Not only does cannabis give you the munchies (there’s a reason it’s a great medicine for people with eating issues or whose appetites have been impacted by chemo), it also makes the food you eat taste amazing.  That happens because THC causes your brain to process more information.  You’re simply more aware of your surroundings and what you’re experiencing in it because more of your synapses are open and processing information.  That is what THC does to our brains.  It’s the same reason some people feel paranoia – it’s the flow of all that additional information that your brain regularly “screens out” or misses.  Yeah, it can be daunting, intimidating – scary.

But all that additional information can also enhance the flavor of food.  Cannabis and eating establishments are as natural and delicious a pairing as chicken and soup.

Lowell Cafe is in West Hollywood.  It opened a few weeks ago — America’s first ever fully licensed cannabis restaurant.  The restaurant aside, It’s a dispensary where you can smoke your buy on the premises.  That’s a first anywhere in the country (as far as I know).

Part of the lingering ooga-booga in our thinking about cannabis is that smoking cannabis causes people to act like they’ve been drinking for hours.  It’s not the case – at all. 

As cannabis users can attest – smoking cannabis doesn’t fog your mind like alcohol does.  It doesn’t make you irrational.  It doesn’t make you loud.  It doesn’t impact your motor skills.  It doesn’t make you want to fight or vomit up everything you drank.  It doesn’t make you want to take out your junk and piss wherever you are because all that alcohol filled your bladder.

Cannabis civilizes most people.  Fact.

My good bud Johnny invited me to join him – he’d made reservations after hearing Howard Stern do a live broadcast from the café last week.  There’s almost always a line outside the place – even with reservations.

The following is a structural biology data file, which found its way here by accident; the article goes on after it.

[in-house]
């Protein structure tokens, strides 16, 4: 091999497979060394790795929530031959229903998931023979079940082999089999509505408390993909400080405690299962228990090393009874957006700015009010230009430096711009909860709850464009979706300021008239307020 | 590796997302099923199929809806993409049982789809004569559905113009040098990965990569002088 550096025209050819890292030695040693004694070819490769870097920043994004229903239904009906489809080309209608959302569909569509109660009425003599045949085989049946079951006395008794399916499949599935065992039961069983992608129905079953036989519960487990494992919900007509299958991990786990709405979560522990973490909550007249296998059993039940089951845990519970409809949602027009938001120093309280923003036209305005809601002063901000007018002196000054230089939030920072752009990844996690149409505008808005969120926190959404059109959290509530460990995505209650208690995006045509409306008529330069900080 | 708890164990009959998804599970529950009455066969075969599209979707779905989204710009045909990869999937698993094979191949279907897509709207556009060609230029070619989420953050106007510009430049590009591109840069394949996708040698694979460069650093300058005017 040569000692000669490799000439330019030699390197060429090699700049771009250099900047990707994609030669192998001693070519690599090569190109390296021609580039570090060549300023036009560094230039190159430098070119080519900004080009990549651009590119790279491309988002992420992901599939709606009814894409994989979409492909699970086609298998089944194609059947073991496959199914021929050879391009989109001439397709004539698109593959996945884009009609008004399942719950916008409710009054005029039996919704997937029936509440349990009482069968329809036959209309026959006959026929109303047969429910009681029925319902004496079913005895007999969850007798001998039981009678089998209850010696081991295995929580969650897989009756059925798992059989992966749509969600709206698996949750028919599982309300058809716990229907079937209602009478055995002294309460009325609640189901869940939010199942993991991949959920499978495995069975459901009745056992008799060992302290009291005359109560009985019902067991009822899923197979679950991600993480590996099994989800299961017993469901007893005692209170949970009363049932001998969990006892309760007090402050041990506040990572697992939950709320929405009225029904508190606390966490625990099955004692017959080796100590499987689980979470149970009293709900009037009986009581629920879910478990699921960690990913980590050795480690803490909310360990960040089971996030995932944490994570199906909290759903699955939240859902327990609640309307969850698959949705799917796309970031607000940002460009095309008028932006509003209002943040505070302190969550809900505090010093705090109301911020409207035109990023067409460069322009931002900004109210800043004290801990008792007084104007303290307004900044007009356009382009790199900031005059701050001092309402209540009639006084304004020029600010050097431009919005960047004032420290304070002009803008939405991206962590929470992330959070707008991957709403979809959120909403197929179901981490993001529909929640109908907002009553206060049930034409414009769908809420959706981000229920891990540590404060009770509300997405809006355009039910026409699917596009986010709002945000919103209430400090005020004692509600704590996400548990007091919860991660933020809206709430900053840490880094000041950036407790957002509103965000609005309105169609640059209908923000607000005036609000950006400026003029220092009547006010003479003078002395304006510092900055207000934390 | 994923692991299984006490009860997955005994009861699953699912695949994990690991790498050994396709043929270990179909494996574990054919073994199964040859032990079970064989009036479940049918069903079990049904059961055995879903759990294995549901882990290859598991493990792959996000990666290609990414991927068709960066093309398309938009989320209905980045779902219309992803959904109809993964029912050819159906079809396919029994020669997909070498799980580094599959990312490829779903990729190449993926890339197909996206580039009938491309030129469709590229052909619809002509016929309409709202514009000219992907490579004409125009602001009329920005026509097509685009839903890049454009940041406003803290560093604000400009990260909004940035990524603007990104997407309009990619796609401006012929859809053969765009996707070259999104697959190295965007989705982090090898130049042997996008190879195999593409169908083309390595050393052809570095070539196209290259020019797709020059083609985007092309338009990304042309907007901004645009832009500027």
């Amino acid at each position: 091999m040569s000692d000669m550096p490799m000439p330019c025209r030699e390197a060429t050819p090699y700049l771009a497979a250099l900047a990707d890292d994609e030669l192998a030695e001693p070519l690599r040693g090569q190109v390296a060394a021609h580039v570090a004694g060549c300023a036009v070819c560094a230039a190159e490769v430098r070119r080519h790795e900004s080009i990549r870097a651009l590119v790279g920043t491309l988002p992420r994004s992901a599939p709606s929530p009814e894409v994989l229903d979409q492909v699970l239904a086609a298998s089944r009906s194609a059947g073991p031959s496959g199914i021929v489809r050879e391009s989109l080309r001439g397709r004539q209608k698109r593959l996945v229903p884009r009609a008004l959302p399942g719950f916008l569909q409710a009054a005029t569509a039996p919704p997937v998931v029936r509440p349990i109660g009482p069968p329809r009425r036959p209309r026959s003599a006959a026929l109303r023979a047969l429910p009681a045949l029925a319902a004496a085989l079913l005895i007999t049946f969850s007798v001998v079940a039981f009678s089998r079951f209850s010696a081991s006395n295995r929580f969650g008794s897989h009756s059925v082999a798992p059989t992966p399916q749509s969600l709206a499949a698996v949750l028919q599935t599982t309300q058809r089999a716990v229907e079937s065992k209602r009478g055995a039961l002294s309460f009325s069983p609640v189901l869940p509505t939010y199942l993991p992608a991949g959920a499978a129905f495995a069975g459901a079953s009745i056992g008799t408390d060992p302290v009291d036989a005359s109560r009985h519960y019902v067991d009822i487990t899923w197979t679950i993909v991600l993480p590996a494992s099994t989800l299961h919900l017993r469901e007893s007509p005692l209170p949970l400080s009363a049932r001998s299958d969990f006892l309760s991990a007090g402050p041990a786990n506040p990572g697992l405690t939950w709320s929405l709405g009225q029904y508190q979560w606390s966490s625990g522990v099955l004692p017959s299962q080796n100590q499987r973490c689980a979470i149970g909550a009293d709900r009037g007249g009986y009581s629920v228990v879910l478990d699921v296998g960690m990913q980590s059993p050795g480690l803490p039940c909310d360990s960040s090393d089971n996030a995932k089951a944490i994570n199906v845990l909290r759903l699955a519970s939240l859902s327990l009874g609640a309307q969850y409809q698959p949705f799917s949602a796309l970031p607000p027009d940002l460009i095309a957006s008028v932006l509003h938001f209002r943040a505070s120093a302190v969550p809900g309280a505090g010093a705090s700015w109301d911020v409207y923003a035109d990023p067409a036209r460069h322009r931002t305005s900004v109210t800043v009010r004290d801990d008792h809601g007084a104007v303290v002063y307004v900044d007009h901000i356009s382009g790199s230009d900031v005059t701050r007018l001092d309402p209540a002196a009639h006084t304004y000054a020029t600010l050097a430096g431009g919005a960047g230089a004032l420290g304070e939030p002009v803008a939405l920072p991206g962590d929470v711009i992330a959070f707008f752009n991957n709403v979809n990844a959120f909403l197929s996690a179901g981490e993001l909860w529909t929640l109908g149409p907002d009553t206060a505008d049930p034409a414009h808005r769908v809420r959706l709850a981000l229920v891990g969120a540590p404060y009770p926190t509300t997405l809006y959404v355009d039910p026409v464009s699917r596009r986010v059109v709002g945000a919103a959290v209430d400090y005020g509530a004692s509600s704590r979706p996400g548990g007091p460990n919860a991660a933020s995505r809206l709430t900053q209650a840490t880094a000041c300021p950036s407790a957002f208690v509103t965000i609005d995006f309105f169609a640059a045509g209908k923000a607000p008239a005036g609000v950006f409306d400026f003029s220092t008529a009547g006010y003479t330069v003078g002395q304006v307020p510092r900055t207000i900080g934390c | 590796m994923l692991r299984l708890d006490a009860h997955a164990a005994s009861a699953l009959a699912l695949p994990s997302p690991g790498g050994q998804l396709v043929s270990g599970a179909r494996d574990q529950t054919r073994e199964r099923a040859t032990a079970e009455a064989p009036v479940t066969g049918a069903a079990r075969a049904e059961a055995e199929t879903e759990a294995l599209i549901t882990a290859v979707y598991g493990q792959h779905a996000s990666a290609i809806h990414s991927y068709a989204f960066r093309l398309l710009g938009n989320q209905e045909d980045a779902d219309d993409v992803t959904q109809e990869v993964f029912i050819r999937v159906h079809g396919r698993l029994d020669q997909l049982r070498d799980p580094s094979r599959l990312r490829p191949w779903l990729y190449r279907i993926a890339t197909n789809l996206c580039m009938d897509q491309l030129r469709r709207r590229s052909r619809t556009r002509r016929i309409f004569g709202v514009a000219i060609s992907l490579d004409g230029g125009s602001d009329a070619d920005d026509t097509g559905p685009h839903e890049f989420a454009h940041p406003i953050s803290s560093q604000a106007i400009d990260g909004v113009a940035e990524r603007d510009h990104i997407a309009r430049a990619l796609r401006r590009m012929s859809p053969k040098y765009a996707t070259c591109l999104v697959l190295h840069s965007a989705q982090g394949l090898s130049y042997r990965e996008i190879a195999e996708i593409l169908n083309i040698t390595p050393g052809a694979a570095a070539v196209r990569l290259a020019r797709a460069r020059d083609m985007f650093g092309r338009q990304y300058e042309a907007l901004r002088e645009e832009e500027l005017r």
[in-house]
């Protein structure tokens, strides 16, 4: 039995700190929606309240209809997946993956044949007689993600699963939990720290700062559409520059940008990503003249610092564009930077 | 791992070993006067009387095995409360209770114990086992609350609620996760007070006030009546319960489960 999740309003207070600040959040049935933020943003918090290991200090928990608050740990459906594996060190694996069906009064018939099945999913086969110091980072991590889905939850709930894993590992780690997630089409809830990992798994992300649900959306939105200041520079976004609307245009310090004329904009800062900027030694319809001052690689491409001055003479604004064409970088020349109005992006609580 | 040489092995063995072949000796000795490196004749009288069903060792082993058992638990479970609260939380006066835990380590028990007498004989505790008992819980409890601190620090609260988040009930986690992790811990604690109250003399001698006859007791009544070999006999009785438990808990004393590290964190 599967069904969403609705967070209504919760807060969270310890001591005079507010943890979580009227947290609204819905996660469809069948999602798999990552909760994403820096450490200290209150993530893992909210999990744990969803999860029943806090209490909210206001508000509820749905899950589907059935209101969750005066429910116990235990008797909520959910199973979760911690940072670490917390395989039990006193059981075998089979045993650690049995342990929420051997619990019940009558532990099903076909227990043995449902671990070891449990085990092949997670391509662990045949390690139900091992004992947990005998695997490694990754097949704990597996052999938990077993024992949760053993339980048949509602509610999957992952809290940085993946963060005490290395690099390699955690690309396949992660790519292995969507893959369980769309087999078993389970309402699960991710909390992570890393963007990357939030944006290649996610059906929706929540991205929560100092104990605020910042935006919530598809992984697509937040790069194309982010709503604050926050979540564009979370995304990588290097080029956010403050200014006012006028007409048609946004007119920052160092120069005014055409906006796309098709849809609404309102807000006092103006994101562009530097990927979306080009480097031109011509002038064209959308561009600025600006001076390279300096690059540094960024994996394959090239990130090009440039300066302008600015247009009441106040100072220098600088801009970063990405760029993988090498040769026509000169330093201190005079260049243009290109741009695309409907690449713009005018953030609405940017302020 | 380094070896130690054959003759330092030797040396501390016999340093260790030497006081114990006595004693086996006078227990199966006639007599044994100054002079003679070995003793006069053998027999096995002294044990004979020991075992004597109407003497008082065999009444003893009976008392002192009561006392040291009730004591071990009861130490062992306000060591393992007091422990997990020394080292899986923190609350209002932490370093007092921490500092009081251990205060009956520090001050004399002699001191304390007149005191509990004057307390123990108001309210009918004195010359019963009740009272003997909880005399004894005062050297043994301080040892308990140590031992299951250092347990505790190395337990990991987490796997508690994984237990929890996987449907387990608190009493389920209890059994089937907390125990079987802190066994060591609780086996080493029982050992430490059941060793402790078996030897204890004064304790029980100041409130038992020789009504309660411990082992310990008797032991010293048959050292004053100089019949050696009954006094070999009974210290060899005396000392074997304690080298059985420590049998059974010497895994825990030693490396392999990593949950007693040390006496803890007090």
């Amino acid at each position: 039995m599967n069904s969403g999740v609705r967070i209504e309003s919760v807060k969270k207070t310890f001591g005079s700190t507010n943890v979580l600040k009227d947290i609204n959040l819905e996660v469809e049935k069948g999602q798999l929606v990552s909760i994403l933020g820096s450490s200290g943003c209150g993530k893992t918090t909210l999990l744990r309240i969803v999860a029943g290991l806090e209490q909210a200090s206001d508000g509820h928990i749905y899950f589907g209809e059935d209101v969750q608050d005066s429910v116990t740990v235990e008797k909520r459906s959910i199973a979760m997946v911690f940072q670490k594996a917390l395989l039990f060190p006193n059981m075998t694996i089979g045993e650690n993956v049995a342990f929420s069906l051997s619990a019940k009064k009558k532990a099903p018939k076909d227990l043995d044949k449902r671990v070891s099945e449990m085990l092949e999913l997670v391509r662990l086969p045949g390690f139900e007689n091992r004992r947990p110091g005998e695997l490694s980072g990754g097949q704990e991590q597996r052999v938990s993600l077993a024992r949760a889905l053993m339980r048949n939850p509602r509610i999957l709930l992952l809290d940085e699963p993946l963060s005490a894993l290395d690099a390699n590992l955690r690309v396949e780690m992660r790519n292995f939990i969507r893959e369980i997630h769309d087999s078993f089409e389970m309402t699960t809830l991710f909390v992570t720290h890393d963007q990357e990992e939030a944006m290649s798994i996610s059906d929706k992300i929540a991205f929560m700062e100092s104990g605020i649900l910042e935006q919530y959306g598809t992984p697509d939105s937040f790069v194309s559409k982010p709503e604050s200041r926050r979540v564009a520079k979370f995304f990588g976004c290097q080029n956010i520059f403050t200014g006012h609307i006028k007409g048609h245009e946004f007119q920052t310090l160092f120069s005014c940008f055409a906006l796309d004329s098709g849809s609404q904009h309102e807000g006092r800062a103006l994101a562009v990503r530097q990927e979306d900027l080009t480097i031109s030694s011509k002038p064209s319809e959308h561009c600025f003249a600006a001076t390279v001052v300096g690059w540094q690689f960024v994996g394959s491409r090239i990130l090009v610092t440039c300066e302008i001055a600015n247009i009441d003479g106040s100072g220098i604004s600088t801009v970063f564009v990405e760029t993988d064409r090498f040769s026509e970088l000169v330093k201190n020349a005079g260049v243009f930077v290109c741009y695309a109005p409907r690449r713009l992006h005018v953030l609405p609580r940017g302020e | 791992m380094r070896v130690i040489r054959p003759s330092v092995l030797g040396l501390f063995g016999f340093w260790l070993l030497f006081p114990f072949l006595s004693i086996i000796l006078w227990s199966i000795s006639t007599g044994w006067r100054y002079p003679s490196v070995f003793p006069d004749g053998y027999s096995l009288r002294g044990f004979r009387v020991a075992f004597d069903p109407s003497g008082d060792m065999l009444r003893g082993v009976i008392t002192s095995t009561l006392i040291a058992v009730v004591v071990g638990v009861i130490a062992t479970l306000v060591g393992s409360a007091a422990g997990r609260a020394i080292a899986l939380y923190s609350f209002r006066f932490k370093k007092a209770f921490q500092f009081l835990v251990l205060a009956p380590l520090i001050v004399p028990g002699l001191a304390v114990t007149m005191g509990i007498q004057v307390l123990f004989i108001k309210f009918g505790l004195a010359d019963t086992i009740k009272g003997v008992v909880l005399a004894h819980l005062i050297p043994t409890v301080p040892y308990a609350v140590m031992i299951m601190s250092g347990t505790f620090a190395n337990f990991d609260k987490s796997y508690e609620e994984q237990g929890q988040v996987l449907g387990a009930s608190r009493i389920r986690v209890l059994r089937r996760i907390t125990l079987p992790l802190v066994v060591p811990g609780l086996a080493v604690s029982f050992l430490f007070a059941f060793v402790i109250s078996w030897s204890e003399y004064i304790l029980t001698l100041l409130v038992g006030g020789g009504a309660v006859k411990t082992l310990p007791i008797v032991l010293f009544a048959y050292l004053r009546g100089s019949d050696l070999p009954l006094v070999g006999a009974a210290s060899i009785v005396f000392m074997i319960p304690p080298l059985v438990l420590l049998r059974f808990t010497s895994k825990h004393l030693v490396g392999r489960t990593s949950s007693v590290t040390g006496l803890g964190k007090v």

The concept is this – when you sit at your table, there are two menus (same as with alcohol).  The only difference here is (because of the way cannabis is still regulated), you have to purchase your cannabis separately from your food.  Two different bills.

One can bring in one’s own weed – but the “corkage” is $30.  Lowell Cafe is a dispensary.  They grow all their own weed — organically.  The prices aren’t cheap.  They’re retail-retail.  But that’s to be expected.  You’re here also for the experience of smoking marijuana in public – with strangers – like you’d drink in a bar with them.

While you can also get that same experience at a concert, it’s not the same.  Everyone doing that illicitly.  Here – it’s the whole point of the exercise. 

For starters – the room is smoky – but it’s not dense with smoke as it would be if it were filled with tobacco smoke.  Tobacco smoke is sharper, heavier, denser, more genuinely toxic.  There’s no data yet that says what cannabis second hand smoke is filled with.  I can only tell you that whereas a restaurant filled with tobacco smoke makes eating downright unpleasant, that was not the case at Lowell Farms.

The eating experience was not impacted by the smoke whatsoever. 

The cannabis menu (you can read it yourself here) includes flower (they provide rolling papers or they’ll rent you a piece – the state regs prevent customers from bringing their own pipes for now), oils and edibles.  The food the café serves has not been prepared with cannabis – that’s not allowed yet).  If you want to buy and use oils, the restaurant will rent you a rig with which to smoke it.  You can rent a simple rig or a very cool “gravity water pipe” that I wish I had photographed because it was incredibly cool.

I was too busy eating, enjoying the buzz and talking.  Johnny and I ordered a pre-rolled Space Coyote – a combination sativa flower, kief and oil, with a bubbly, spirited impact (according to the menu).  The Space Coyote was indeed heady and social.  And it made the food taste awesome.  Johnny ordered the Lowell Cobb.  Enjoyed it immensely – fresh ingredients not overly slathered in dressing. 

Feeling less in the mood for healthy, more in the mood for “stoner cuisine”, I opted for the sticky tamarind wings and the jalapeno mac-and-cheese bites.  Did I mention how cannabis makes everything taste great?  The tamarind doesn’t bash you over the head.  It doesn’t have to.  The wings were easily inhaled.  The mac-and-cheese bites came with a chipotle-sriracha sauce that cleared the sinuses effectively. 

The staff is all young and excited to be there.  They know they’re pioneers in a business that will take over the country.  Lowell Farms has applied for a liquor license.  They don’t need it.  They should avoid it.

The tone in the room was cannabis chill.  Not alcohol loud.  There was a lot less glass being clinked.  It was… civilized is the word I keep coming back to. Until you’ve experienced sitting in a room with strangers who are all smoking cannabis – like it was normal – you can’t know how remarkable it is.